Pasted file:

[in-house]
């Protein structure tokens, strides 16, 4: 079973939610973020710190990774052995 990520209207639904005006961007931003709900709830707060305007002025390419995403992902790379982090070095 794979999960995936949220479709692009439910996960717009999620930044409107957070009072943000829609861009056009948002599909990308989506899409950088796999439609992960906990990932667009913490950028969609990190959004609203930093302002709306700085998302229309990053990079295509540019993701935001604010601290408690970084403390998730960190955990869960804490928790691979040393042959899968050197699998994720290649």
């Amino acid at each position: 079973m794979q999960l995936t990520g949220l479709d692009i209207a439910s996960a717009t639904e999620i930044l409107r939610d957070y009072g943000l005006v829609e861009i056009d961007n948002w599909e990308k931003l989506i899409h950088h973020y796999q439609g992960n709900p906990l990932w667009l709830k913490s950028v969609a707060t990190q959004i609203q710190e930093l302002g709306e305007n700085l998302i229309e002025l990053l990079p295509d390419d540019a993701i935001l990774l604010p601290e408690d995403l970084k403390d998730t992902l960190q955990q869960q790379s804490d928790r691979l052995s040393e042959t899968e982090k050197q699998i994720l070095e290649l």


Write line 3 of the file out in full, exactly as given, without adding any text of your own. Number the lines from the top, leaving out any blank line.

């Amino acid at each position: 079973m794979q999960l995936t990520g949220l479709d692009i209207a439910s996960a717009t639904e999620i930044l409107r939610d957070y009072g943000l005006v829609e861009i056009d961007n948002w599909e990308k931003l989506i899409h950088h973020y796999q439609g992960n709900p906990l990932w667009l709830k913490s950028v969609a707060t990190q959004i609203q710190e930093l302002g709306e305007n700085l998302i229309e002025l990053l990079p295509d390419d540019a993701i935001l990774l604010p601290e408690d995403l970084k403390d998730t992902l960190q955990q869960q790379s804490d928790r691979l052995s040393e042959t899968e982090k050197q699998i994720l070095e290649l």